"When is Discrimination Unfair?" - Peter Kuhn, University of California, Santa Barbara

Nov 28, 1:20 pm2:35 pm
Julis Romo Rabinowitz Building, Rm 217
Event Description

Peter Kuhn is a visiting Professor of Economics at Princeton University, in the Industrial Relations Section. Peter Kuhn is a Labor and Personnel Economist with recent research interests in discrimination, turnover costs, China's labor markets, and the role of the internet as a labor market matchmaker.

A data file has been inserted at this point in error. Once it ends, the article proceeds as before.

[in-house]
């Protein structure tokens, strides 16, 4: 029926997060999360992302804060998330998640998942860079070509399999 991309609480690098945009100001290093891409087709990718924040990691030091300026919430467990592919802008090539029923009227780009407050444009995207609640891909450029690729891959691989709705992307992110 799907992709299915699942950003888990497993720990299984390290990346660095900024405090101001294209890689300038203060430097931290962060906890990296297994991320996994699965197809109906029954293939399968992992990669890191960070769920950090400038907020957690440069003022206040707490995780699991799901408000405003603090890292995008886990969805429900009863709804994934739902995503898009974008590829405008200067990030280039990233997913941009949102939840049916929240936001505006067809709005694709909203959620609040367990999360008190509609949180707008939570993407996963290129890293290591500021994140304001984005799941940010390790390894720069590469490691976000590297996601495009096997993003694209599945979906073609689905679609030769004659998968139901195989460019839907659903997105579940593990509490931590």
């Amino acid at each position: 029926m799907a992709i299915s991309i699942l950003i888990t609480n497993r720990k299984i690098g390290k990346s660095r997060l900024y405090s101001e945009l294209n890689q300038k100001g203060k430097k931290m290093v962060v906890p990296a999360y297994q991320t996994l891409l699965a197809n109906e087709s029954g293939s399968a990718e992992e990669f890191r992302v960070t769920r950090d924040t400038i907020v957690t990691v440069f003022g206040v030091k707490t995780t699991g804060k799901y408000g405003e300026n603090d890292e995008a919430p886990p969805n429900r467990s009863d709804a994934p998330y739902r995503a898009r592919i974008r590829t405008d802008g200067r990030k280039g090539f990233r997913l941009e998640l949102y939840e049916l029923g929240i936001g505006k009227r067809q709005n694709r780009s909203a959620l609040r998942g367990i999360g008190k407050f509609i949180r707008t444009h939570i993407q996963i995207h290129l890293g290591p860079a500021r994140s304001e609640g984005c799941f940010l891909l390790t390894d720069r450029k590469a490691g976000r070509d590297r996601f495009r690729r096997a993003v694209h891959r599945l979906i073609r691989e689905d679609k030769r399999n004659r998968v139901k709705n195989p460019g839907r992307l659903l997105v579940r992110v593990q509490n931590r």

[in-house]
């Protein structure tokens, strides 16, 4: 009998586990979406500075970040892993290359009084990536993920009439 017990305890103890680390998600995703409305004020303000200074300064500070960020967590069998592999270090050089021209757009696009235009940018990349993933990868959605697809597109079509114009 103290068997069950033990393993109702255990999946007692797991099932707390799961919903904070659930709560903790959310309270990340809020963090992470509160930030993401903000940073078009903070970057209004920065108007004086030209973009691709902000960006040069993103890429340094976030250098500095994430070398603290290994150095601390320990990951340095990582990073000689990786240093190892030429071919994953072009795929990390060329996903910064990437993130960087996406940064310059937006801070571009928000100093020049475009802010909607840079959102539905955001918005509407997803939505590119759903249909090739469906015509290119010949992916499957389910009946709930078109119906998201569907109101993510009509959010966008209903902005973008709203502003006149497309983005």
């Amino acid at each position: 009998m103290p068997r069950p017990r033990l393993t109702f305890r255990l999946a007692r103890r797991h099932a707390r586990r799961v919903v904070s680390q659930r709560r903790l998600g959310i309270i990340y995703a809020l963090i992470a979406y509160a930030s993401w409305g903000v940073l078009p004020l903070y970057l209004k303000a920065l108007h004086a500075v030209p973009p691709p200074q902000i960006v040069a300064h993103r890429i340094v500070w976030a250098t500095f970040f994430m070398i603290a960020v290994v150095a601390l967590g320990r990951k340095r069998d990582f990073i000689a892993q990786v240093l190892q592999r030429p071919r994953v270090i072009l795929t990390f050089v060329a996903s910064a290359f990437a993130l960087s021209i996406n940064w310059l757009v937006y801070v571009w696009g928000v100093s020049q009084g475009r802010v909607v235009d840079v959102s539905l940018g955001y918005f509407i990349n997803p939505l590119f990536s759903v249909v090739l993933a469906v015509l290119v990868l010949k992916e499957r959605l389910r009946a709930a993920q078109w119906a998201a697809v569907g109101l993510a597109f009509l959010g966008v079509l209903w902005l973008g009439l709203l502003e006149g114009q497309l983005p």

Using a vignette-based survey experiment on Amazon’s Mechanical Turk, we measure how people’s assessments of the fairness of race-based hiring decisions vary with the motivation and circumstances surrounding the discriminatory act and the races of the parties involved. Regardless of their political leaning, our subjects do not distinguish between taste-based and statistical discrimination, but they react in very similar ways to other aspects of the act, such as the quality of information on which statistical discrimination is based. Compared to conservatives, moderates and liberals are much less accepting of discriminatory actions, and consider the discriminatee’s race when making their fairness assessments. We describe four simple models of fairness –utilitarianism, race-blind rules (RBRs), racial in-group bias, and belief-based utilitarianism (BBU)-- and show that the latter two are inconsistent with major patterns in our data. Instead, we argue that a two-group model in which conservatives care only about race-blind rules (RBRs), while moderates and liberals care about both RBRs and utilitarian ethics can account for the main patterns we see.